Huining Henry Cao, Professor of Finance, Cheung Kong Graduate School of Business: Manipulation, Coor

时间: 2013-12-04 17:02 来源: 作者: 浏览量:1244 字号: 打印

Topic: Manipulation, Coordination and Competition

Speaker: Huining Henry Cao, Professor of Finance, Cheung Kong Graduate School of Business

Date: December 4, 2013 (Wed.)

Time: 1:00-2:30pm

Location: Building 4, Room 101

Language: English/Chinese


We analyze how public disclosure of informed investors' trades results in manipulation, which in turn affects coordination and competition among informed investors in a duopolistic setting. Under disclosure requirement, an informed trader's order flow consists of two components: an information-based component to profit and a random component to manipulate. The random components from all informed traders collectively equals, in distribution, the random orders from all liquidity traders. Market is more efficient with disclosure. When each informed investor have very imprecise information, disclosure helps to coordinate trading among informed investors and they make more expected profits compared to what they expect in a market without disclosure. Moreover, an informed investor would prefer competition in the presence of disclosure as each informed investor makes more expected profits than he would obtain in a monopolistic market.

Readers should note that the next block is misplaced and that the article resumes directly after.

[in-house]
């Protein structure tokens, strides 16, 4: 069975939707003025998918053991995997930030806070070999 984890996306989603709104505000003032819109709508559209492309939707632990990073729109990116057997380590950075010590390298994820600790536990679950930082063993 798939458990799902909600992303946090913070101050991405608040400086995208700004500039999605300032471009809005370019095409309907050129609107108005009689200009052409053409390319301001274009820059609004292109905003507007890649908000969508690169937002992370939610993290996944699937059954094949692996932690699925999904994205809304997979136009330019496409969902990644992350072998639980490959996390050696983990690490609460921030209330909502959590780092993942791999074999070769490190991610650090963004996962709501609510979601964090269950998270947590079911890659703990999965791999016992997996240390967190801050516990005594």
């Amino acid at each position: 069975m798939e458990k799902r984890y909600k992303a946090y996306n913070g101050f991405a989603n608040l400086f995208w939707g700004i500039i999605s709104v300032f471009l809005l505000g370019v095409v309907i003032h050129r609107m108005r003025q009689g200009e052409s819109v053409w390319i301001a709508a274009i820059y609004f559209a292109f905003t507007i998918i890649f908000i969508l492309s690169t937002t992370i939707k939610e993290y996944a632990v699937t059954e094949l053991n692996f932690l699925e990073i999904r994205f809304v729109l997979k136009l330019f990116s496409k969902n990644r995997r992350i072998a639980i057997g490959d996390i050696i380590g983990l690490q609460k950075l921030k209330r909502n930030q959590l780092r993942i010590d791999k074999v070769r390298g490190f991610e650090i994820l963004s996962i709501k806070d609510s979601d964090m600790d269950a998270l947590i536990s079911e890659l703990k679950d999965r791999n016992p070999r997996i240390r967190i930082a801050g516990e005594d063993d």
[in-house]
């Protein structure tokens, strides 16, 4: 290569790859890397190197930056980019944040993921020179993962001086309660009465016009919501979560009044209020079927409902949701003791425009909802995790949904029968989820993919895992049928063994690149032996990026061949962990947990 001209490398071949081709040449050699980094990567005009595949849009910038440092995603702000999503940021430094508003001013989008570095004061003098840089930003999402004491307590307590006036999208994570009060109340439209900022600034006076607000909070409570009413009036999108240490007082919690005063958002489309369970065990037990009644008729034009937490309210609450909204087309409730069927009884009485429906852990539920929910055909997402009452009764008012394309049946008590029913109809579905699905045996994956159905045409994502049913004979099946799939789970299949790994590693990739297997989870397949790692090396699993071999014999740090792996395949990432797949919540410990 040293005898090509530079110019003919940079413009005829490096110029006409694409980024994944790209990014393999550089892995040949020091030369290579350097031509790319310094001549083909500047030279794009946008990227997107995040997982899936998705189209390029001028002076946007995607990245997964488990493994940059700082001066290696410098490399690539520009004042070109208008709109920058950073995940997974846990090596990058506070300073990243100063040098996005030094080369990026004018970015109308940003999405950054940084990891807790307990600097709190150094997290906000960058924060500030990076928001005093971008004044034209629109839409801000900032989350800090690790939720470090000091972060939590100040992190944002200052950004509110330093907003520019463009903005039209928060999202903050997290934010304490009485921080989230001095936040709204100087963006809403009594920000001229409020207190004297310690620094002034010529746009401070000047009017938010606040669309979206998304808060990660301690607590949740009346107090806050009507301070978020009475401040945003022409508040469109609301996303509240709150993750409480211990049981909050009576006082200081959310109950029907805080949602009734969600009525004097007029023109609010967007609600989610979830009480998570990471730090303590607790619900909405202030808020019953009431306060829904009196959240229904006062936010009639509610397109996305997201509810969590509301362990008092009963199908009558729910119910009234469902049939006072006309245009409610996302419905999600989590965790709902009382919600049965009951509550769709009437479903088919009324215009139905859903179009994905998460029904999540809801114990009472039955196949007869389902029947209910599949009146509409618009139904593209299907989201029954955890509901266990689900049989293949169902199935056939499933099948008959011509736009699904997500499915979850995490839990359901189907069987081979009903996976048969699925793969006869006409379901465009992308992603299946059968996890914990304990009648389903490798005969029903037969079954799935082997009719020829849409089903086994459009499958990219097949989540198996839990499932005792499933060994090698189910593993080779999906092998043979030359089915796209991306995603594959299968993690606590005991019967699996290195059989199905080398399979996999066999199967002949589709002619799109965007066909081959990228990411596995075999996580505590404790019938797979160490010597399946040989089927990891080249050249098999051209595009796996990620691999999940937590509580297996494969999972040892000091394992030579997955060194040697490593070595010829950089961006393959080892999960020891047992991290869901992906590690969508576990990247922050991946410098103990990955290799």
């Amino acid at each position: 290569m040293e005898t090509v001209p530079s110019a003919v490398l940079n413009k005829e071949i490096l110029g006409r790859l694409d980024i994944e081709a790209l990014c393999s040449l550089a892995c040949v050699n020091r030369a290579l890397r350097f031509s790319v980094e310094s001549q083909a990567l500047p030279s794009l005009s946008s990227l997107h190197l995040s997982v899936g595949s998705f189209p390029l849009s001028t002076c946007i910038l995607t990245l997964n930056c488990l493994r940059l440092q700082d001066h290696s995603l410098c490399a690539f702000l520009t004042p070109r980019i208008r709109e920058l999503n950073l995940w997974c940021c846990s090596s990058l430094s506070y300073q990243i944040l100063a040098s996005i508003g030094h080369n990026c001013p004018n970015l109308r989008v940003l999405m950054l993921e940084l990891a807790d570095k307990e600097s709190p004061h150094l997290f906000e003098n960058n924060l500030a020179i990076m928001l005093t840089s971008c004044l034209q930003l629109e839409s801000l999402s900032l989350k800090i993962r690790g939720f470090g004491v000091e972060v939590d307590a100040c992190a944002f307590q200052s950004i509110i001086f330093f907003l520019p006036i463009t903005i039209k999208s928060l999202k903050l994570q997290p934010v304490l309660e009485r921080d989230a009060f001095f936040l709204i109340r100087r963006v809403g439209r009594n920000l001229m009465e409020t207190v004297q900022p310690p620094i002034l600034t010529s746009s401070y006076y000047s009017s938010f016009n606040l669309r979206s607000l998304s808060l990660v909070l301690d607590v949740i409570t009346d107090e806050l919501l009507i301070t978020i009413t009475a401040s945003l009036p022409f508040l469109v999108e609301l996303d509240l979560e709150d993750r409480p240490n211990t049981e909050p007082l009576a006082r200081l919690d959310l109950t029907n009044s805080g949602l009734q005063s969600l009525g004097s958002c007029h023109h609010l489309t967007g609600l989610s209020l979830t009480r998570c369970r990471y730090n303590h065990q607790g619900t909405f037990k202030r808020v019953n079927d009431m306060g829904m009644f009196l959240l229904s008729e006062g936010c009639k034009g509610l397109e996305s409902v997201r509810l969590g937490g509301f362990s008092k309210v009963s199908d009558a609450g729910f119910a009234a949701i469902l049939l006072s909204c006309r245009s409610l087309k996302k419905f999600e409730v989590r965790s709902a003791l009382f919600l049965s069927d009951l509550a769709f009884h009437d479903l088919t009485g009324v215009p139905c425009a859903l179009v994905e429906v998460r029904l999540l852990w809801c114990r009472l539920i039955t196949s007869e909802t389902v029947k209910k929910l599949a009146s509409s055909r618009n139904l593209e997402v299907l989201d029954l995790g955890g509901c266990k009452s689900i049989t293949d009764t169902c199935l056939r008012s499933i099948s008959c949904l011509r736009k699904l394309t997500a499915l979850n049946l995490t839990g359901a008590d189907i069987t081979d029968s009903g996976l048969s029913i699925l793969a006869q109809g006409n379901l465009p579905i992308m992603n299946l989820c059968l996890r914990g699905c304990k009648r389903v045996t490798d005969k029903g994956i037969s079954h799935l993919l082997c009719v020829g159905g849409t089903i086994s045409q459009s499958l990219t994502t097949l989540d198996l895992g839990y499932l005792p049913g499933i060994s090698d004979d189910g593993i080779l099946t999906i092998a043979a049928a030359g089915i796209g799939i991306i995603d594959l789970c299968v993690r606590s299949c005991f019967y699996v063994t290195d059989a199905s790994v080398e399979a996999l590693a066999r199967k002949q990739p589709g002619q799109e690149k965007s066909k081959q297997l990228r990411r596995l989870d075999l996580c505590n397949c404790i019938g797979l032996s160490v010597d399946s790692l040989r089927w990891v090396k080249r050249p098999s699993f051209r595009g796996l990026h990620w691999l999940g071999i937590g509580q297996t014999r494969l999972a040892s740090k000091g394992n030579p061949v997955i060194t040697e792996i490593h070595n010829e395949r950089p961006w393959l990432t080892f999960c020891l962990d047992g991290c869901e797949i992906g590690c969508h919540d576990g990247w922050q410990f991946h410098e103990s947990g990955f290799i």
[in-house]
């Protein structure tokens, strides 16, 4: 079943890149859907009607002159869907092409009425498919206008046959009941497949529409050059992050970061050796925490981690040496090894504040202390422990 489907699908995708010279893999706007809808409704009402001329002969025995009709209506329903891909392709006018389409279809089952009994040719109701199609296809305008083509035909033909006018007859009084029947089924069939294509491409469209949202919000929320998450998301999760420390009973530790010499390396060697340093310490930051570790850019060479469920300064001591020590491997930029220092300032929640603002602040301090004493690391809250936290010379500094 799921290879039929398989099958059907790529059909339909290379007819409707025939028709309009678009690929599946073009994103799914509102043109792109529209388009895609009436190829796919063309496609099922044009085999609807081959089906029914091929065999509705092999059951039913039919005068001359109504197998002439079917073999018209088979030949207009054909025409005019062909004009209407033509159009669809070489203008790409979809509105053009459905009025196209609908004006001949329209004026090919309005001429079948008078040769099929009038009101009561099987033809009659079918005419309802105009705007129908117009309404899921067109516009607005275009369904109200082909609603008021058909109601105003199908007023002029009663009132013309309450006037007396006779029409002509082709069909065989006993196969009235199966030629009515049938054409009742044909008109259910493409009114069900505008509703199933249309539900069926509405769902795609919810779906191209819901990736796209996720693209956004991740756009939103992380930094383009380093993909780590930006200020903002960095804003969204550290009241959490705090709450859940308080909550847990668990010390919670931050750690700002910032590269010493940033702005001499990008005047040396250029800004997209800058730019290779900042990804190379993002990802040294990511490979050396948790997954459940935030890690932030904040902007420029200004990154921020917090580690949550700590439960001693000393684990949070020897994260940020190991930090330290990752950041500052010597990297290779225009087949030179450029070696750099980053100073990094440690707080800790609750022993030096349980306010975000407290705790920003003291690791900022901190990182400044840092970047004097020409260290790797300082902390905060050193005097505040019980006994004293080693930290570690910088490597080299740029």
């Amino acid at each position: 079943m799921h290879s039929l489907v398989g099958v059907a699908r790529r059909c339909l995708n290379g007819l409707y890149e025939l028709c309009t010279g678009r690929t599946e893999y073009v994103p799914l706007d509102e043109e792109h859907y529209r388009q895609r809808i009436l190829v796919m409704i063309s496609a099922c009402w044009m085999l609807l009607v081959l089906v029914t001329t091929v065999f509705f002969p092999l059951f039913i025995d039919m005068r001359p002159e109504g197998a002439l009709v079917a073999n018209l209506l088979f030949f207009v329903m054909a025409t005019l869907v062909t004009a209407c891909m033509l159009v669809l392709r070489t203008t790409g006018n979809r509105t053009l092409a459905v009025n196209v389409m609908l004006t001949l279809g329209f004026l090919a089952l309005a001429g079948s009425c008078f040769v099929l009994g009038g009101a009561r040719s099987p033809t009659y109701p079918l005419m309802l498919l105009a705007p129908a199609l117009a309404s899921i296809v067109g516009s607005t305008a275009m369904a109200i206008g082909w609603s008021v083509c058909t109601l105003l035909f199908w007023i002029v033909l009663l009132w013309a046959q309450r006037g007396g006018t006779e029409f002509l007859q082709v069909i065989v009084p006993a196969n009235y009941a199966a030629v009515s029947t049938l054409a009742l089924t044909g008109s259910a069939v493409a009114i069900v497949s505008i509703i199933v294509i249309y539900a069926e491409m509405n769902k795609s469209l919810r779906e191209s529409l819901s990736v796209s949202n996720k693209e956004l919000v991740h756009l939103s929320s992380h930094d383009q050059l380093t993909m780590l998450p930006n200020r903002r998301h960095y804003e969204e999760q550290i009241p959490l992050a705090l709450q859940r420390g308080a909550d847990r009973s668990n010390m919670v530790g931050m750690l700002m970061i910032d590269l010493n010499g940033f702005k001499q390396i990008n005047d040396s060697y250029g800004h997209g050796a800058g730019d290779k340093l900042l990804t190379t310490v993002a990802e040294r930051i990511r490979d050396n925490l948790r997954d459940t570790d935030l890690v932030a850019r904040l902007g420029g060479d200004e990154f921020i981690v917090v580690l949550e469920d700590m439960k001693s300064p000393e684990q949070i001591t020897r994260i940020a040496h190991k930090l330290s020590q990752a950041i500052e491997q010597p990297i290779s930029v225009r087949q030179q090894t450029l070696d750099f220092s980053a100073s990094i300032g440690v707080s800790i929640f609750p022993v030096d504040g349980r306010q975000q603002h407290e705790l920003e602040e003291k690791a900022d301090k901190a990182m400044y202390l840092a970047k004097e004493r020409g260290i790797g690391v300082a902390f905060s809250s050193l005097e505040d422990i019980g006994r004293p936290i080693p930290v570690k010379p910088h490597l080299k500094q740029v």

About the speaker:

Professor Cao is Professor of Finance and the Area Head of the Finance Group at CKGSB. He earned his Ph.D. in Finance in 1995 from UCLA, and in Pathology in 1991 from Yale University. Before joining Cheung Kong GSB, Dr. Cao taught at UC Berkeley and UNC Chapel Hill. His work has been widely published in various academic journals including Journal of Finance, Review of Financial Studies, Journal of Financial Economics, Journal of Economic Theory, Journal of Business and Review of Finance. Dr. Cao is the Co-editor of International Financial Review and is on the editorial board of Annals of Economics and Finance and China Financial Review. He also received numerous awards for teaching and research excellence including nominations for the Smith Breeden Award in 1998 and 2000 for the best paper published in the Journal of Finance.